Singer and actor Rex Allen Sr. died Friday (Dec. 17) in Tucson, Ariz., after his caretaker accidentally ran over him with a car in his driveway. Allen was 78. Doug Green, a member of Riders in the Sky and a scholar of cowboy music, has called Allen “the last and arguably the best vocalist of the singing cowboys,” noting that he “possessed a voice of astonishing range and strength.”
Born Dec. 31, 1920, in Willcox, Ariz., Rex Elvie Allen began his career backing his fiddle-playing father on guitar. Soon after finishing high school, he took a job performing on a Phoenix radio station. Except for a short stint on the rodeo circuit, Allen stayed in radio for the next several years. In 1945 he joined the National Barn Dance at station WLS in Chicago, where he soon became one of its major attractions.
Allen signed with Mercury Records in 1946 and charted his first country hit, “Afraid,” three years later. It peaked at No. 14 on the charts. In 1950 Allen made Arizona Cowboy, the first of his 19 movies for Republic Pictures. He returned to the country charts in 1951 with the No. 10 “Sparrow In The Tree Top.” He then moved to Decca Records, where, in 1953, he had his biggest hit, “Crying In The Chapel.” It rose to No. 4 on the country charts and No. 10 on the pop. His other charting singles were “Marines, Let’s Go” (No. 21, 1961); “Don’t Go Near the Indians” (No. 4 country/No. 17 pop, 1962); “Tear After Tear” (No. 44, 1964); and “Tiny Bubbles” (No. 77, 1968).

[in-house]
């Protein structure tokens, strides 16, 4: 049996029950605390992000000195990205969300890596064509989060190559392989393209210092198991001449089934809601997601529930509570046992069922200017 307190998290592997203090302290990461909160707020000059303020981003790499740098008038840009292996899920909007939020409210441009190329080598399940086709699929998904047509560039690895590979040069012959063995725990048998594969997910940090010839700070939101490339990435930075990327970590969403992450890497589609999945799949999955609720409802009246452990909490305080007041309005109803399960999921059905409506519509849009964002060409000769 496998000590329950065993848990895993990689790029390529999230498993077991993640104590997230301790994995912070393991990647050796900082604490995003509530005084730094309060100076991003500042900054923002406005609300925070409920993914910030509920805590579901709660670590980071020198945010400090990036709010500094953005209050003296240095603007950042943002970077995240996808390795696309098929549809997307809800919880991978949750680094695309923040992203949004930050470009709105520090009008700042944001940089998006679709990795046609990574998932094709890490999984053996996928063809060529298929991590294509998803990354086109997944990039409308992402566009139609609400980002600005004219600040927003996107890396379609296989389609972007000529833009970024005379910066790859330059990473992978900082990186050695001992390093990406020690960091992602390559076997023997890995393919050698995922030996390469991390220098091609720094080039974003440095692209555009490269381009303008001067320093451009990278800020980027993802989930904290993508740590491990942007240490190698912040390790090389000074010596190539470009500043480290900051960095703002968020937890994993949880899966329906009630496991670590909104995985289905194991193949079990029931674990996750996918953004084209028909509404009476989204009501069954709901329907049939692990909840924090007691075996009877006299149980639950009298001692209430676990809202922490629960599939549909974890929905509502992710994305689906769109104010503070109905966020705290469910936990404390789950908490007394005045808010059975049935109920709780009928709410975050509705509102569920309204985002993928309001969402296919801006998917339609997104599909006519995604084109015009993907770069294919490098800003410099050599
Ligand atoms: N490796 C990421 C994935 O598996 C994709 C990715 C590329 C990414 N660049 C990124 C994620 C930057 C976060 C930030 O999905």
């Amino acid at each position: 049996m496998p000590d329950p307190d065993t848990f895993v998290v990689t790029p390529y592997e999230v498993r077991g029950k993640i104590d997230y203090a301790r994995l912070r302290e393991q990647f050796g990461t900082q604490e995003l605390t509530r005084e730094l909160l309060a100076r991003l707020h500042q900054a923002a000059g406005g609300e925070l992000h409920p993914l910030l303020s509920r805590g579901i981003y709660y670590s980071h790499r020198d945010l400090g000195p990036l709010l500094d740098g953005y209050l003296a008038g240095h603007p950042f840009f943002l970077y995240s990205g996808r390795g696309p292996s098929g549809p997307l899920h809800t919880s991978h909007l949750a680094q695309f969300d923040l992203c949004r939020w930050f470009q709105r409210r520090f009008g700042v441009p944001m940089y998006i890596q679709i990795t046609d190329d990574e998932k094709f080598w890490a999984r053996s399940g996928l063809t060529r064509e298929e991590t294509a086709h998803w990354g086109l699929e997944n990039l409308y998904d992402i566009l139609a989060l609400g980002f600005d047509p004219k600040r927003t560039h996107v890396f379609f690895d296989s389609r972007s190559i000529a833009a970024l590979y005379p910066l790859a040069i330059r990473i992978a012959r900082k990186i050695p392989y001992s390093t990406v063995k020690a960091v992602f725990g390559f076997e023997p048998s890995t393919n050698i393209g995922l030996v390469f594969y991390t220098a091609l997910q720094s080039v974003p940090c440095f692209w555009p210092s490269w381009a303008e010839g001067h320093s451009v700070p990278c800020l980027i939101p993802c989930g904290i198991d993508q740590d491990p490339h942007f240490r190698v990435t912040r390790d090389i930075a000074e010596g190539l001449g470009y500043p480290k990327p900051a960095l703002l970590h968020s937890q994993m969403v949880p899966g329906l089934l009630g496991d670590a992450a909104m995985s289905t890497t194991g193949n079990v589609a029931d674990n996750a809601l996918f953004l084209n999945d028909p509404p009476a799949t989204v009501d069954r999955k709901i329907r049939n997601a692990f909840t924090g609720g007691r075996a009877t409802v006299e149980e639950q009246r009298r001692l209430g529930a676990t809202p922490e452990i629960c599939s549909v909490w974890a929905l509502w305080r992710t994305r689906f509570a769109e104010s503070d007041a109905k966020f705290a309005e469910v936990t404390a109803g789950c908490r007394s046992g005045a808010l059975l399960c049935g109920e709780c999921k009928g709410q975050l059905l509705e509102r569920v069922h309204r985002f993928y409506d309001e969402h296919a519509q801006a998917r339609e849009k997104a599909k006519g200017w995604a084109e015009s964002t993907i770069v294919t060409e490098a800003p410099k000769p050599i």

In 1954 Allen did Phantom Stallion, his last movie for Republic and, according to Green, “the final singing cowboy film.” He subsequently starred in the television series Frontier Doctor, playing the role of Bill Baxter. Allen also narrated more than 50 films and television shows for Walt Disney, as well as lent his voice to hundreds of commercials. He was a founder of the Western Music Association.
Allen is survived by his four children, among them country singer Rex Allen Jr.